Walmart Patents Audio Surveillance Tool to Monitor Employee Conversations

Walmart Patents Audio Surveillance Tool to Monitor Employee Conversations

The retail giant Walmart has freshly patented a novel technology that includes audio surveillance to monitor employee productivity at checkout counters. The technology named as “listening to the frontend” by Walmart will be integrated into stores to boost the efficiency of employees through sensors that transmit the sound of long queues in the store, the number of bags used, and most discomforting is monitoring conversation of employees among themselves and with customers.

Walmart operates with a lot more burden of its physical retail stores compared to its rival Amazon. It costs the retail giant lot more than an automated warehouse of Amazon and the delivery system. Owing to which it shouldn’t be surprising if they look to squeeze out maximum productivity from their workers.

At present, its newly developed system is just patent, and it is still unclear if Walmart will ever think about developing it. But the way the retail giant has been coming up with new innovative and advanced methods mainly focused on invasive employee surveillance clearly shows that it is following its rival method.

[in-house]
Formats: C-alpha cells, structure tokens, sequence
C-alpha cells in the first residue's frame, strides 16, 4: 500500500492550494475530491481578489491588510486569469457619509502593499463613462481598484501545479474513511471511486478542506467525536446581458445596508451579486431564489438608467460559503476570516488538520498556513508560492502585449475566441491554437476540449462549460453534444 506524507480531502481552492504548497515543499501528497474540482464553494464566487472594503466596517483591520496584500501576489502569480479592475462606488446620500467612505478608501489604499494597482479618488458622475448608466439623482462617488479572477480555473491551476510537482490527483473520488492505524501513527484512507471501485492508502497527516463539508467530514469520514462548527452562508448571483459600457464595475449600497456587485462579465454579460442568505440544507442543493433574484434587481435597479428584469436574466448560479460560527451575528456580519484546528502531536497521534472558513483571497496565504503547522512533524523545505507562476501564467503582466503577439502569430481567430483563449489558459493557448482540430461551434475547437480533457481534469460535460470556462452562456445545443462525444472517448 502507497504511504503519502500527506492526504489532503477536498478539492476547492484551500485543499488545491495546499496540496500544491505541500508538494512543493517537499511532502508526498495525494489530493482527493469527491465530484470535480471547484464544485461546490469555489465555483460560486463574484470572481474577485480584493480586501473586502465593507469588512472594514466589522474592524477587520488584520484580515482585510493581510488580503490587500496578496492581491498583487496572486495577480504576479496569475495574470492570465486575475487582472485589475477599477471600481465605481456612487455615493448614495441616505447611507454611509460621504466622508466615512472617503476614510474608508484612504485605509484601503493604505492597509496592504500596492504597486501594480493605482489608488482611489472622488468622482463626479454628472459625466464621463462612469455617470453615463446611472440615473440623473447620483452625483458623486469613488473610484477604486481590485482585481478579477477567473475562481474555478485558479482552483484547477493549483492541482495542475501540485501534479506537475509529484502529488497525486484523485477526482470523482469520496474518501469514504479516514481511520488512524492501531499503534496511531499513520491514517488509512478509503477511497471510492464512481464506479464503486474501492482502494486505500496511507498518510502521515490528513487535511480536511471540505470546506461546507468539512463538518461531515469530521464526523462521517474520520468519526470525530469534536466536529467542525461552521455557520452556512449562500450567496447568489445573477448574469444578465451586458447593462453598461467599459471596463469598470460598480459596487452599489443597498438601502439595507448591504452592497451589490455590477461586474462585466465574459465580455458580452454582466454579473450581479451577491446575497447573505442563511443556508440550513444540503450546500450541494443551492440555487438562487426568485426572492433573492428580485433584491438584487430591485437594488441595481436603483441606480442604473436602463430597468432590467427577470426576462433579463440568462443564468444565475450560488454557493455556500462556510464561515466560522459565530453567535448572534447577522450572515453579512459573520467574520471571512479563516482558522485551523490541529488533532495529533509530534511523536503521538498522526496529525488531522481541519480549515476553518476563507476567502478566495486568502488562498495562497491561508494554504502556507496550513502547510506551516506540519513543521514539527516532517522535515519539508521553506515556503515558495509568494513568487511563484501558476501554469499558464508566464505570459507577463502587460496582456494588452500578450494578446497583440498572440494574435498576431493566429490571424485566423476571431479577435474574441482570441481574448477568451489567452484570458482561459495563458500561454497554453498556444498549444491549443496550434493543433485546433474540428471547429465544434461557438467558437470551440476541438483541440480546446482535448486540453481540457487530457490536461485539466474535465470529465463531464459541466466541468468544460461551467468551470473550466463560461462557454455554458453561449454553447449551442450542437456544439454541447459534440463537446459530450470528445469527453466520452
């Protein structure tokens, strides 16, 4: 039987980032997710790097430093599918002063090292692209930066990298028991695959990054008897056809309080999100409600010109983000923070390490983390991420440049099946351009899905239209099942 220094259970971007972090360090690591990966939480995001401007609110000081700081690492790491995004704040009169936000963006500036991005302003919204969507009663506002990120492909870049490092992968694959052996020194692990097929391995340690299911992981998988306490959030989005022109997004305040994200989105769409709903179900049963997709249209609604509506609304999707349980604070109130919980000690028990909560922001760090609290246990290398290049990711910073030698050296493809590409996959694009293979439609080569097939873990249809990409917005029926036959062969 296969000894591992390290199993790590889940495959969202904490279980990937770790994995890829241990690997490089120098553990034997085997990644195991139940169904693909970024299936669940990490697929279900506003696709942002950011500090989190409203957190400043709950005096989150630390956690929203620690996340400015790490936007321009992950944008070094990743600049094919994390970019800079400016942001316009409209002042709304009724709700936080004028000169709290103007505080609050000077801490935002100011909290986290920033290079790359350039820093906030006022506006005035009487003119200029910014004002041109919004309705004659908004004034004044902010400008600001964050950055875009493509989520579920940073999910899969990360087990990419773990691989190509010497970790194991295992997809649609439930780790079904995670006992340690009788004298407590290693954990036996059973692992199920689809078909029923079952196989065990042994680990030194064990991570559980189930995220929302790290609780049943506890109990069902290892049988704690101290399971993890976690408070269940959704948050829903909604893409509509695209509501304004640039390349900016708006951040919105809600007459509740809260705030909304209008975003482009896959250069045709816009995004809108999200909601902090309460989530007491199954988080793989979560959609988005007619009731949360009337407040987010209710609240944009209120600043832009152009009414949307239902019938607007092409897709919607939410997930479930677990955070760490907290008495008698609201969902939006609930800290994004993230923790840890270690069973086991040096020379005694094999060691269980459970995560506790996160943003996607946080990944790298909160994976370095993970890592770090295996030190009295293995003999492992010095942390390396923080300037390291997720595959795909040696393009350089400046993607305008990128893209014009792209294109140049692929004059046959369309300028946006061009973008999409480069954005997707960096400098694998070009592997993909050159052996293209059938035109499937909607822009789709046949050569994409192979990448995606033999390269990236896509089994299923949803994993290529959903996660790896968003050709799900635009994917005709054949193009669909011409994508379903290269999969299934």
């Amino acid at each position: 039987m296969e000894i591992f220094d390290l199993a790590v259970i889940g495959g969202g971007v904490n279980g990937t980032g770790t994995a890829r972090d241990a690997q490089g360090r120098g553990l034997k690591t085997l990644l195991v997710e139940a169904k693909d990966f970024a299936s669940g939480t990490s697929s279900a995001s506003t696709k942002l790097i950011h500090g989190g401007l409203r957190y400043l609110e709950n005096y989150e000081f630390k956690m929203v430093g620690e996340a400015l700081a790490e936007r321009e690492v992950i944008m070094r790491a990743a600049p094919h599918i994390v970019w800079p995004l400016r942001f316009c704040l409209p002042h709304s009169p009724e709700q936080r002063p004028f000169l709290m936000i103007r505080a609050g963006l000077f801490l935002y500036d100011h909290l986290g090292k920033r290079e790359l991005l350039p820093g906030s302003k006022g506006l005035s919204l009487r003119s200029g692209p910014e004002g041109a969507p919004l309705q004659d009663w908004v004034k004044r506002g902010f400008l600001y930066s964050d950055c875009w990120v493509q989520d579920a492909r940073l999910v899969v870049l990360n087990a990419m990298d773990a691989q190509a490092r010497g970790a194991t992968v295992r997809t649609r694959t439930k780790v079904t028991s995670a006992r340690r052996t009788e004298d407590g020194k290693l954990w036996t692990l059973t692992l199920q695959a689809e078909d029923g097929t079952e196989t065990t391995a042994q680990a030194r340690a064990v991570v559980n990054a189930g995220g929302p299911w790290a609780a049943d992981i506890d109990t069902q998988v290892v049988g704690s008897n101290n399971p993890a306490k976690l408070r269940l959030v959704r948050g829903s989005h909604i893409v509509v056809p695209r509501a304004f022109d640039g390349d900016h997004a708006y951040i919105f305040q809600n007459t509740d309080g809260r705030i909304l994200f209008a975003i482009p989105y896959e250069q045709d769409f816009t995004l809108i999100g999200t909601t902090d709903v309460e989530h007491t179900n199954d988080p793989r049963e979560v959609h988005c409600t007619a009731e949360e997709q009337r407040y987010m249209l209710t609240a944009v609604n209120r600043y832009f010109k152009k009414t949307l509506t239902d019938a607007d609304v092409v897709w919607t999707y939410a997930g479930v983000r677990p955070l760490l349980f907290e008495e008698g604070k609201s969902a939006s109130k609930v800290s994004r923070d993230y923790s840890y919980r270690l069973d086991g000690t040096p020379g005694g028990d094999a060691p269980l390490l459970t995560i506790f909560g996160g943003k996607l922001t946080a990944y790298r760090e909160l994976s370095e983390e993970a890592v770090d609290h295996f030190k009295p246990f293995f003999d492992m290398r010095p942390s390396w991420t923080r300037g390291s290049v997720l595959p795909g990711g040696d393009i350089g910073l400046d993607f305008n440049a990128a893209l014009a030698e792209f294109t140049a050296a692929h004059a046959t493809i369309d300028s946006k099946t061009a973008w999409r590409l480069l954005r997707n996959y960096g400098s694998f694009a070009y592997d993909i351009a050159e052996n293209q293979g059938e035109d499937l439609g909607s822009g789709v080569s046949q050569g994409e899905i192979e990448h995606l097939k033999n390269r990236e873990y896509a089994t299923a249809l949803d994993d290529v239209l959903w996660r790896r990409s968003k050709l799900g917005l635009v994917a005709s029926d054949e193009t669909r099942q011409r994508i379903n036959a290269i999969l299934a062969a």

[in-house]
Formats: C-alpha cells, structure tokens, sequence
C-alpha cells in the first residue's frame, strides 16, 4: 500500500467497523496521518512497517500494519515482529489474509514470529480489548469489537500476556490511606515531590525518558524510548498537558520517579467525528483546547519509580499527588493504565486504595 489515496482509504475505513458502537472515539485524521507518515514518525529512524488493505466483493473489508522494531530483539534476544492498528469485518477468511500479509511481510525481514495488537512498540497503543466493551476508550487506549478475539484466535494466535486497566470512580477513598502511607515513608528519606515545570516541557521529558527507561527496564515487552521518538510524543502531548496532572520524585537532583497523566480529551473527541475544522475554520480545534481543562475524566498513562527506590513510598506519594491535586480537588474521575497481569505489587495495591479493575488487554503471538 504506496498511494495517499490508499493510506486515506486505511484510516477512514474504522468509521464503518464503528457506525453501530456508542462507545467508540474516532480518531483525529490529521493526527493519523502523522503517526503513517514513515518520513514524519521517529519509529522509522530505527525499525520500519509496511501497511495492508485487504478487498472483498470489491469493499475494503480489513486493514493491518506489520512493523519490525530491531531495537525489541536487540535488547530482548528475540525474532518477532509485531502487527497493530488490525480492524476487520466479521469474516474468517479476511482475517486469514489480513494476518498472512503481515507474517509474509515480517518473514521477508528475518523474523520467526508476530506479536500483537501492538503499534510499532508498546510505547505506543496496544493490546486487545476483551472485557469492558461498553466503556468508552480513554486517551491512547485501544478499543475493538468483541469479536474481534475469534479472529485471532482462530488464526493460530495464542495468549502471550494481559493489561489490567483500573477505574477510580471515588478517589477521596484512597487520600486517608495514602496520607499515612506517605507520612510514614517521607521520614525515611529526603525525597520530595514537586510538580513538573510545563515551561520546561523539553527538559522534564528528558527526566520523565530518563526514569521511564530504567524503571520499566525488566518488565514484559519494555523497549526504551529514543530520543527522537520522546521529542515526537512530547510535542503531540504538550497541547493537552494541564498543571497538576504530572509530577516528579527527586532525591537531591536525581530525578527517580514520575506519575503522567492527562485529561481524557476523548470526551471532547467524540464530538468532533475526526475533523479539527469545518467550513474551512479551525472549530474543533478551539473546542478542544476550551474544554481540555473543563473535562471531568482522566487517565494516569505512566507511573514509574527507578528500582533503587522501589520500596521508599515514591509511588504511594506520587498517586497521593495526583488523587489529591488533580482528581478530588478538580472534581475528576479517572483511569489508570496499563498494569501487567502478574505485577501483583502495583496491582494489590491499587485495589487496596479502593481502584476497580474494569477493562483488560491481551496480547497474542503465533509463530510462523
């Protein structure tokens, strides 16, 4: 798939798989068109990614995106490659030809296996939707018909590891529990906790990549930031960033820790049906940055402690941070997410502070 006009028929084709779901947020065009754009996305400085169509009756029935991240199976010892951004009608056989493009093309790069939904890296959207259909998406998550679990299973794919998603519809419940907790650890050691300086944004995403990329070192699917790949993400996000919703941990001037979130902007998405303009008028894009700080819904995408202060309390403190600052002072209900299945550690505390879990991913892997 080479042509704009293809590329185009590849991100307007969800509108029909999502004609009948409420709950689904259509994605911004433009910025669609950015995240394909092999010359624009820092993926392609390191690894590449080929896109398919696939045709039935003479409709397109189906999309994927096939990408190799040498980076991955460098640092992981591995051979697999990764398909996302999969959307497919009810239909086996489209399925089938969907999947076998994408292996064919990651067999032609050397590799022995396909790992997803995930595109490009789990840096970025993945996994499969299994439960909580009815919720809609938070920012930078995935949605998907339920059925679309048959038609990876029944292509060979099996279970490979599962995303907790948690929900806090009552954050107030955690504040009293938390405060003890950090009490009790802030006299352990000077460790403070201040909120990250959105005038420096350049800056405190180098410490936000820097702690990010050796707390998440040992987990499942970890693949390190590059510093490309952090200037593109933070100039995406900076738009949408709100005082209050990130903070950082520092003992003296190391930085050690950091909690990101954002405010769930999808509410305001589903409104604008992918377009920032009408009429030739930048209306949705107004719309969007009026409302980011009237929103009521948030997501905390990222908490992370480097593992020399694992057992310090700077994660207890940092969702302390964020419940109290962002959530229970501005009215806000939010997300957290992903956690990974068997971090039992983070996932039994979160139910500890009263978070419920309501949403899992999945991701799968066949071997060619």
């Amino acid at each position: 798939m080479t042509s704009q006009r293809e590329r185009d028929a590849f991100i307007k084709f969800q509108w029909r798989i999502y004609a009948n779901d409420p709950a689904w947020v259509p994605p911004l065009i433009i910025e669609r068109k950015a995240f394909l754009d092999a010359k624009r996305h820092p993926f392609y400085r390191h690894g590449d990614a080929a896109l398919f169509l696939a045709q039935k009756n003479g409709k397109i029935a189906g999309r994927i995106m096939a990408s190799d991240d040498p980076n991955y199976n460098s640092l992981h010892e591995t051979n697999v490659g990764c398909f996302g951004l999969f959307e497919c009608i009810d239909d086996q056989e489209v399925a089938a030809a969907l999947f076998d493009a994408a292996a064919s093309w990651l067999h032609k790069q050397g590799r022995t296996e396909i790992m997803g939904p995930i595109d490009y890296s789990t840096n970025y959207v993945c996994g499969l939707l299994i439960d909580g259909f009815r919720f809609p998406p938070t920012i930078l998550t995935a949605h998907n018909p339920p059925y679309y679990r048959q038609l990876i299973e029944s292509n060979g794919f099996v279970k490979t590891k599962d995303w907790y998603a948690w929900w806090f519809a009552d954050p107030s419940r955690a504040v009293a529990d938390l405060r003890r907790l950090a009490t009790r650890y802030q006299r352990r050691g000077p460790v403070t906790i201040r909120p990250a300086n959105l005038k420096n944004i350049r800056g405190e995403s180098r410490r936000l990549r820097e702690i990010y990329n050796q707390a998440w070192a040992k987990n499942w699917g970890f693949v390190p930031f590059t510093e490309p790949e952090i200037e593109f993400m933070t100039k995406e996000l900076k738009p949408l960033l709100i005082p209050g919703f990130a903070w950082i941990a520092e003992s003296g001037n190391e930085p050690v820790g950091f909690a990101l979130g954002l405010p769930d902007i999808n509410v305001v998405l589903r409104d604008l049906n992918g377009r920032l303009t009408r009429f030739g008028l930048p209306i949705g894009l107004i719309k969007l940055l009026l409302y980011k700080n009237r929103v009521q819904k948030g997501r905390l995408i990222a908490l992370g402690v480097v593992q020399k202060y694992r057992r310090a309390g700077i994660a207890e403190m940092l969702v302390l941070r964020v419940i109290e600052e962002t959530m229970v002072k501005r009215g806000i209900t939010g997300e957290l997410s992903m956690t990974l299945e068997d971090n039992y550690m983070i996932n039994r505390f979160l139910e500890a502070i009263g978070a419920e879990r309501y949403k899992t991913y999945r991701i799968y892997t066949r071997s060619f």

Reverting with comment, Walmart said, “We are always open to adopt new concepts and methods that will further assist to how well we can serve the customers. However, at present, we don’t have much detail about the patent.”

Assistant professor at Cornell’s Industrial and Labor Relations School, Ifeoma Ajunwa said, “Surveillance of this type might practically hamper the productivity of the employee. According to several types of research, there is a psychological impact of omnipresent surveillance on human. The process happens to augment conflict from employees to management, who start believing, that they stand against us with an oppositional relationship.”

The only way to restrain this kind of surveillance based implementation, other than expecting generosity of the employer, is through raising demand by a union that works for employee rights and benefits. But the fact is the retail giant doesn’t have any union associated with it.

Helen Lewis

Helen Lewis is a seasoned journalist with nearly 15 years experience. While studying journalism at the University of Alabama, Helen  found a passion for finding engaging stories. As a contributor to Alabama Post Gazette, Helen mostly covers human interest pieces.

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